Only 13 minutes after pressing, “Order Now,” one lucky U.K. customer received their Amazon Fire TV order via delivery drone. As a way of saying thank you for being part of Amazon’s Prime Air beta test, the drone also dropped off a bag of popcorn.
Taking place on December 7th, this is the first successful Unmanned Autonomous Vehicle (UAV) delivery as part of Amazon’s Prime Air service that promises a 30-minute or less lead-time anywhere in the world.
Working with a limited number of shoppers, Amazon is using a fleet of Quadcopter drones to deliver consumer goods from a fulfillment center located in rural Cambridge. Taking off from a warehouse runway positioned next to an “I Love Lucy” vending belt, the drones take their packages and like robotic storks on a mission, off they go – guided by GPS to their final destination.
The Cambridge beta customers can order their Prime Air products seven days a week as long as it’s during daylight hours and weather permitting. With instructions that include rolling out a mat in their backyard for a smooth landing, customers in remote Cambridge locations are experiencing what Amazon hopes to be the start of a large-scale logistics operation.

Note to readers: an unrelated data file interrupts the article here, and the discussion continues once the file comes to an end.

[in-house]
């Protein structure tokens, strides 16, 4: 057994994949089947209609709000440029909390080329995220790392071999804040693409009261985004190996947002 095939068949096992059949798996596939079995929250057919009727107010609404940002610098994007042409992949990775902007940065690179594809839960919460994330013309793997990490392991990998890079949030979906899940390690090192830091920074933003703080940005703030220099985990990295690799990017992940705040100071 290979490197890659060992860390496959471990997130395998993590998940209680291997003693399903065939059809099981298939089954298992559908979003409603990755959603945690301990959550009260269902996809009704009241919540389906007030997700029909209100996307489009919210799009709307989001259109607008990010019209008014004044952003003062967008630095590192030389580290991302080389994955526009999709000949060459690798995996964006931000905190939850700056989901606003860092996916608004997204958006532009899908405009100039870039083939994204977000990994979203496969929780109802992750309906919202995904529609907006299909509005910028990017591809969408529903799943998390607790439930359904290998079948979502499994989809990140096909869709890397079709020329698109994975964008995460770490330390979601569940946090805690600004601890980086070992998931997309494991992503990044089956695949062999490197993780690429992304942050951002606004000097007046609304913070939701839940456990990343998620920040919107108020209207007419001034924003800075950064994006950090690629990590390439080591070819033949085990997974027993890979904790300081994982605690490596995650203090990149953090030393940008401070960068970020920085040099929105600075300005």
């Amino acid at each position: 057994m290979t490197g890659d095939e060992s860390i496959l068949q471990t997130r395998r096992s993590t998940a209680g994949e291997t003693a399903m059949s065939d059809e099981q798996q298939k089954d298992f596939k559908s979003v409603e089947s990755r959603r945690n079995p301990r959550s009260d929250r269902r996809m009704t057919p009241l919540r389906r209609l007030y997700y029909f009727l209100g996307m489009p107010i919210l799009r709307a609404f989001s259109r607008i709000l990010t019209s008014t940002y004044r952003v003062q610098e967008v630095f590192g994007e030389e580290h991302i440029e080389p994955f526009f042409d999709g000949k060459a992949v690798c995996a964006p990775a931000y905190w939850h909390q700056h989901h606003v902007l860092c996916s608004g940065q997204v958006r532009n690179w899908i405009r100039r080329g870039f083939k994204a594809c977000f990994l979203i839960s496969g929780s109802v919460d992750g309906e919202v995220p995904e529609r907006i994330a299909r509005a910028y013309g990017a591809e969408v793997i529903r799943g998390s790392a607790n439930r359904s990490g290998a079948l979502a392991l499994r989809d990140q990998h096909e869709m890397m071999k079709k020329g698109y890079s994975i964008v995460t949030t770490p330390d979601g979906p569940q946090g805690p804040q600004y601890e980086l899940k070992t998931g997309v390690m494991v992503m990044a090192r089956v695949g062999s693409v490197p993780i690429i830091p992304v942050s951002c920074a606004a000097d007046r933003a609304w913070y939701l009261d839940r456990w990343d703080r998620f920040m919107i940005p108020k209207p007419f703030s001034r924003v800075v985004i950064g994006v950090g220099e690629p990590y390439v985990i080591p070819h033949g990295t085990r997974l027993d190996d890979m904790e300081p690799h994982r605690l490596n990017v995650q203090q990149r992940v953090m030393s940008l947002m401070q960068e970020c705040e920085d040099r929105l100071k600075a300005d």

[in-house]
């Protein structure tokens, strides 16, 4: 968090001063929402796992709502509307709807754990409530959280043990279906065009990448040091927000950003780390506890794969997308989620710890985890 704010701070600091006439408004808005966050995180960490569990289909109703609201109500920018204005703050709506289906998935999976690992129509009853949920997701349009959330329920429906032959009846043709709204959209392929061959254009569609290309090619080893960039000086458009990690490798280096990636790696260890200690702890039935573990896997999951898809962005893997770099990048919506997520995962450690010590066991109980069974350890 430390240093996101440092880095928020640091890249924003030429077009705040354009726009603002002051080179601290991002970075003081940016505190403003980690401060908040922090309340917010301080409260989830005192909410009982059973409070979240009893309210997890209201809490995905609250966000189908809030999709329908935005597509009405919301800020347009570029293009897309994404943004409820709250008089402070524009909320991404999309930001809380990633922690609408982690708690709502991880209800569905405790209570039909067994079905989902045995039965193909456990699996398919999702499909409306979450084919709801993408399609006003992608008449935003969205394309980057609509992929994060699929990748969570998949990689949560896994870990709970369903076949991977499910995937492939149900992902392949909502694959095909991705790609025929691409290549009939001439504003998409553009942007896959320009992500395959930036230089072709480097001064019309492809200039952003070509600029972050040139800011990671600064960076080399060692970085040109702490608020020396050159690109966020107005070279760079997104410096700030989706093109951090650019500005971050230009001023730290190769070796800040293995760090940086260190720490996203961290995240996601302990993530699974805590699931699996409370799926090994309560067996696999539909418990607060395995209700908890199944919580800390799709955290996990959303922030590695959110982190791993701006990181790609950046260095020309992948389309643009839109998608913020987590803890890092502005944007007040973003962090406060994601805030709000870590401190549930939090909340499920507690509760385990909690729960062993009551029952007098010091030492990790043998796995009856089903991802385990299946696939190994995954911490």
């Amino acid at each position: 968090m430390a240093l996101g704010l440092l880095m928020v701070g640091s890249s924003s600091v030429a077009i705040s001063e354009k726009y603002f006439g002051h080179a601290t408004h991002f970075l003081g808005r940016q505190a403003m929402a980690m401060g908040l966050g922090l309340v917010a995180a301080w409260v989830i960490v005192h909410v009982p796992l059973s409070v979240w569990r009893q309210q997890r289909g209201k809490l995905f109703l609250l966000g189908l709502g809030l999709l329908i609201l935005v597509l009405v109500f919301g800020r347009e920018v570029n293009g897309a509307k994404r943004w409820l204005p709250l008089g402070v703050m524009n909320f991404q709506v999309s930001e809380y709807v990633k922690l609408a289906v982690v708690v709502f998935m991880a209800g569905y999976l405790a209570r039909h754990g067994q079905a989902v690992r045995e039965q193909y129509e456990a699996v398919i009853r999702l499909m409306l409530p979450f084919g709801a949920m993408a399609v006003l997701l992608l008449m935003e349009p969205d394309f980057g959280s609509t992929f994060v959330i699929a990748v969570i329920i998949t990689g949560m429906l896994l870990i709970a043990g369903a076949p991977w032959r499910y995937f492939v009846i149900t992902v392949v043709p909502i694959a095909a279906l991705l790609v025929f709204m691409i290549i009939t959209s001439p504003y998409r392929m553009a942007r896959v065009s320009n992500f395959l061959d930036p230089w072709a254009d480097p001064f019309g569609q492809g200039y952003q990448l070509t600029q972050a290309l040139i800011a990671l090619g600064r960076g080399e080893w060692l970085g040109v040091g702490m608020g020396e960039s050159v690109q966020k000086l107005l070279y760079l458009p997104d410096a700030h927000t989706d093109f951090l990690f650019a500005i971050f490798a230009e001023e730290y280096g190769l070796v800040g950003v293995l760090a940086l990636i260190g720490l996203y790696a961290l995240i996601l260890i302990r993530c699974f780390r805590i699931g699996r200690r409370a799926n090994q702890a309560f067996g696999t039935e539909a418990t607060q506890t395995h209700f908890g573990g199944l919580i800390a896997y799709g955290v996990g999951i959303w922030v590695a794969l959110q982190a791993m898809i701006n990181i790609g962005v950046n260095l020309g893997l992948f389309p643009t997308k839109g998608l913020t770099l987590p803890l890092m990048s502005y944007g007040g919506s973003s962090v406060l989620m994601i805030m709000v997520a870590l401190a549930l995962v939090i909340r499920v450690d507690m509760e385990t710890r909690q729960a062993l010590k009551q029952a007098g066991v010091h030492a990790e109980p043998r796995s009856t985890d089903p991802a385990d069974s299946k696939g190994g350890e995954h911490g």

According to a recent TechCrunch article, “Amazon is able to do this in the U.K. because it received permission there to operate beyond line-of-sight flights last July.” So if you’re hoping to receive your new MacBook Air via drone delivery by this Christmas, don’t hold your breath – especially if you live in the U.S. Amazon’s drones had to pass grueling safety tests in the U.K. and even still, the deliveries are isolated to rural Cambridge locations.
With Prime Air development centers currently in the U.S., the U.K., Austria, and Isreal, Amazon hopes to improve its vision-based sense-and-avoid technology. Only then, might it be authorized to deliver packages in tough weather conditions or during the evening hours. As it stands right now, it’s pretty difficult to operate drones in heavy populated areas and if you add unpredictable weather into the mix, you have a recipe for disaster.
In its quest to reshape rapid parcel delivery, Amazon is on the cusp of something really special. With regulatory hurdles and drone technology still standing in its way, Amazon will have to think out of the box in order to get its drone fleet airborne before next holiday season.